German Political Identity and Approaches to Responsibility In German Asylum Policy
Refugee Research Blog Editor/
This post forms part of our series in showcasing abstracts of presentations featured at our annual postgraduate interdisciplinary conference on refugee and forced migration research, hosted in October 2017 at The University of Melbourne.
The norm of responsibility is central to the protection mandate inherent in asylum policy. Norm construction and codification in legislation is tightly linked to political identity, making analysis of the connection between political identity and understandings of responsibility necessary to understand why states choose certain asylum policies.
Political identity itself is understood to exist in a hierarchy, with political identities differing by level of governance (supranational, national, sub-national). This thesis investigates how differing German political identities at each level of governance influence approaches to responsibility in asylum policy.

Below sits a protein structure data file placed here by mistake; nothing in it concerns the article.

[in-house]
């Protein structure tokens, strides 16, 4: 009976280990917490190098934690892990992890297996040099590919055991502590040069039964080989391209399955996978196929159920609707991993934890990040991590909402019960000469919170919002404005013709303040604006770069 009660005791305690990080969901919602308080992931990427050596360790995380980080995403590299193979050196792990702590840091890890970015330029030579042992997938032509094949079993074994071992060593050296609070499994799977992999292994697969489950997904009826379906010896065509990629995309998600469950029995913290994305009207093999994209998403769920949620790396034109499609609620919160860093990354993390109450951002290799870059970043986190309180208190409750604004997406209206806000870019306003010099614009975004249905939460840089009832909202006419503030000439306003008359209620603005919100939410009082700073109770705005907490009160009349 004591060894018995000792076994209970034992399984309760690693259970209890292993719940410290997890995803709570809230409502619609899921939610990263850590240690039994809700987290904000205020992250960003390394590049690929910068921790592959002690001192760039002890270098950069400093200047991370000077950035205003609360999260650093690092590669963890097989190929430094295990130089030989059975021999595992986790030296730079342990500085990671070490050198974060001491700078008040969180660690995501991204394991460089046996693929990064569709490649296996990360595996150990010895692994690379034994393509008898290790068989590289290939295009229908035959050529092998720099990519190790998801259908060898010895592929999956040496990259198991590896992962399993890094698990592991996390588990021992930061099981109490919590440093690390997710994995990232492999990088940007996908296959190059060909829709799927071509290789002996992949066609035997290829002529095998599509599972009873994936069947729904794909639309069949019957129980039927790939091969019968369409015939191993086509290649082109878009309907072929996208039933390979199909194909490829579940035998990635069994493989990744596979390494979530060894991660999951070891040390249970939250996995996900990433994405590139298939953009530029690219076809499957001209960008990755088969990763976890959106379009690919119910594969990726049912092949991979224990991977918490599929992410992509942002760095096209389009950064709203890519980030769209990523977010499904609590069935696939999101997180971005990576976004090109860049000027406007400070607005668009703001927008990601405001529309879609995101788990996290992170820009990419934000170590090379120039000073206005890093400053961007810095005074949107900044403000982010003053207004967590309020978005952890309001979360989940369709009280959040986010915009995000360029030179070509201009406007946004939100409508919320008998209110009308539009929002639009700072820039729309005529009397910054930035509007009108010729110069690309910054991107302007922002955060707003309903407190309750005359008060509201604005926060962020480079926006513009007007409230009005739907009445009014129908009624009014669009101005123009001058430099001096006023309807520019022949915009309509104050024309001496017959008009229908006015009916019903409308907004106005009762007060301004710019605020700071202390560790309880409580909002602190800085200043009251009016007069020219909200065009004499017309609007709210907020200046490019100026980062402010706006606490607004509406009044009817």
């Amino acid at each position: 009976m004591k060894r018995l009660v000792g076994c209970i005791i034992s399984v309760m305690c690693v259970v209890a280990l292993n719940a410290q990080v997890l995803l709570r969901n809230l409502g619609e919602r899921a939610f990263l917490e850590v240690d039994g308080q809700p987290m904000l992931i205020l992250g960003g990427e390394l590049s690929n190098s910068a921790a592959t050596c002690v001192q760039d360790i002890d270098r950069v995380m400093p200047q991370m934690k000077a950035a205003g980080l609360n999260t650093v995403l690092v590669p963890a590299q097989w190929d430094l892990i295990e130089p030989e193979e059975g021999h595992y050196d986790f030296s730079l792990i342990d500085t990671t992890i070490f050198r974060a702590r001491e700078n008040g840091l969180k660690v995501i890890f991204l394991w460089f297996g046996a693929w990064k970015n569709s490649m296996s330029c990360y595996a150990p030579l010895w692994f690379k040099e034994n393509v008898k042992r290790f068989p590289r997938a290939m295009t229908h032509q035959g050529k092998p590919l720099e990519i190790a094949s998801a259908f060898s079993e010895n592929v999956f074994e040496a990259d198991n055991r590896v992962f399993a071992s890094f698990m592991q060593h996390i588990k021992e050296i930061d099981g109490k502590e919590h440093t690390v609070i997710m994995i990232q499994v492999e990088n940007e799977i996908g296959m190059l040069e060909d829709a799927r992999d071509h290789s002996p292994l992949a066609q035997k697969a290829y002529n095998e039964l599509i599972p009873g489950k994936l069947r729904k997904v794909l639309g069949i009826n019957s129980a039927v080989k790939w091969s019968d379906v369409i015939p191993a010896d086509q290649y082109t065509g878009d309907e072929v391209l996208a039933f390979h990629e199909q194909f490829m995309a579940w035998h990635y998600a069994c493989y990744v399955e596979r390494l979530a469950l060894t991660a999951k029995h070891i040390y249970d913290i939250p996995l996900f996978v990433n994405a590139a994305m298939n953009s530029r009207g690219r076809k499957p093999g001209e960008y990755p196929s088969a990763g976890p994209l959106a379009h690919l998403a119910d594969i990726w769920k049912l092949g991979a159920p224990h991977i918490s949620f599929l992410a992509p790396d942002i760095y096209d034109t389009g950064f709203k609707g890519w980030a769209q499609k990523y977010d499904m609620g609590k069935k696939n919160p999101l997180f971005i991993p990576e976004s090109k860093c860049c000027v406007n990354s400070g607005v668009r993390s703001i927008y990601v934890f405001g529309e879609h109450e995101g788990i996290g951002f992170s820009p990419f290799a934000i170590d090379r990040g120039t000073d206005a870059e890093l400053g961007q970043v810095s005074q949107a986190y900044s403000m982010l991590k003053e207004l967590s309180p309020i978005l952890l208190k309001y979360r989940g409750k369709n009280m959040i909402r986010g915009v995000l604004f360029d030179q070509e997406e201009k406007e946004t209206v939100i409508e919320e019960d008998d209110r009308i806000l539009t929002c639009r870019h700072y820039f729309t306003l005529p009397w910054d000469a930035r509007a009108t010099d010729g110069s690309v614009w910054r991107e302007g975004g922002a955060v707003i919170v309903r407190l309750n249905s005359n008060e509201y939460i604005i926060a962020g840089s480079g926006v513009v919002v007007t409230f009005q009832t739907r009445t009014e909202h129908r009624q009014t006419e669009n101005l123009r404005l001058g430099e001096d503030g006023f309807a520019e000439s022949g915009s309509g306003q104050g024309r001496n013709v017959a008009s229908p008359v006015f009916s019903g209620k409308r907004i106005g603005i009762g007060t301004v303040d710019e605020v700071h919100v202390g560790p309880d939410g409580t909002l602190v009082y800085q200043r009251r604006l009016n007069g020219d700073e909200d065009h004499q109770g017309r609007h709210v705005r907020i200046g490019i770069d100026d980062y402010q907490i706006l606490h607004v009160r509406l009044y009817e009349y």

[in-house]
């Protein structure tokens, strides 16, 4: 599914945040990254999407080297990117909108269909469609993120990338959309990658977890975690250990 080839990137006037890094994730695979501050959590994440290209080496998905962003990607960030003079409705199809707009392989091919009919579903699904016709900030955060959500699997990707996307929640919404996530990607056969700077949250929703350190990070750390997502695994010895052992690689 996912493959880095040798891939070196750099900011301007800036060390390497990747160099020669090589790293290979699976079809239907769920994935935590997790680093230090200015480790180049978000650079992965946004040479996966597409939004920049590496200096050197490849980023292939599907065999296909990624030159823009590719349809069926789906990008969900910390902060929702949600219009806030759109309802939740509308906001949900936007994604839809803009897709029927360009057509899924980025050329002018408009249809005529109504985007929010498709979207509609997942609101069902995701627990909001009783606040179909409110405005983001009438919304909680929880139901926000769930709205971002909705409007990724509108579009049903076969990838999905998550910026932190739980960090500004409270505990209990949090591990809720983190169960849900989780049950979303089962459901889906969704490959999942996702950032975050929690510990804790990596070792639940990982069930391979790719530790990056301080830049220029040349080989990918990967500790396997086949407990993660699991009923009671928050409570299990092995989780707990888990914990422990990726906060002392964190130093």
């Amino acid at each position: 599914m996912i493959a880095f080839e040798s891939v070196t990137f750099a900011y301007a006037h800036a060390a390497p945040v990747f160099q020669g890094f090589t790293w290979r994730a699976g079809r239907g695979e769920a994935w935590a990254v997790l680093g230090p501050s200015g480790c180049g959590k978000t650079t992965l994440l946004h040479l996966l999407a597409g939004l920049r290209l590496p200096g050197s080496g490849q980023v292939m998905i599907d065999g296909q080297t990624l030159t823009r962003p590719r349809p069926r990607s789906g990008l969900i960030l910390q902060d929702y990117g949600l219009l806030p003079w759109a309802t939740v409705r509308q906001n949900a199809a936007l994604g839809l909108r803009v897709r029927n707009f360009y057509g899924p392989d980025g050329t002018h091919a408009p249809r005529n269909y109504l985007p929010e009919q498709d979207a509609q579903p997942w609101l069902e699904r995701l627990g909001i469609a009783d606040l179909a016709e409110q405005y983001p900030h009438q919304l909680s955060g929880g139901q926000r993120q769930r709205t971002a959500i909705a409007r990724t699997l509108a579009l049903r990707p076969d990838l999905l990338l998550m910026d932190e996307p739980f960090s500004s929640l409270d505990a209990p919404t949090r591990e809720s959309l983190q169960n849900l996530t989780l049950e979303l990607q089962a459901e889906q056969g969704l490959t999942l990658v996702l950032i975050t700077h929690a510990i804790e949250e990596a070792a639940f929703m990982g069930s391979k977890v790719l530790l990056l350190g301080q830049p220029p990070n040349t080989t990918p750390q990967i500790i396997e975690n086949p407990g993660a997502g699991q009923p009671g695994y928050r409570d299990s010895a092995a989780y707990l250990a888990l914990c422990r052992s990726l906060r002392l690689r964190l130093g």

Using a vertical analysis of German political identity and related approaches to responsibility at three levels (European Union, federal, and Lӓnder) and a case study of the 2015 March for Hope, this thesis will analyse how political identity influences Germany’s overall approach to asylum policy through the different notions of responsibility at each level.
Kelly Soderstrom is a first-year PhD student in International Relations at the University of Melbourne. Before coming to Melbourne, she received her Master’s degree in International and European Politics (Distinction) at the University of Edinburgh. She also spent three years in Germany conducting research into youth immigrant integration and supervising community engagement projects in social sustainability.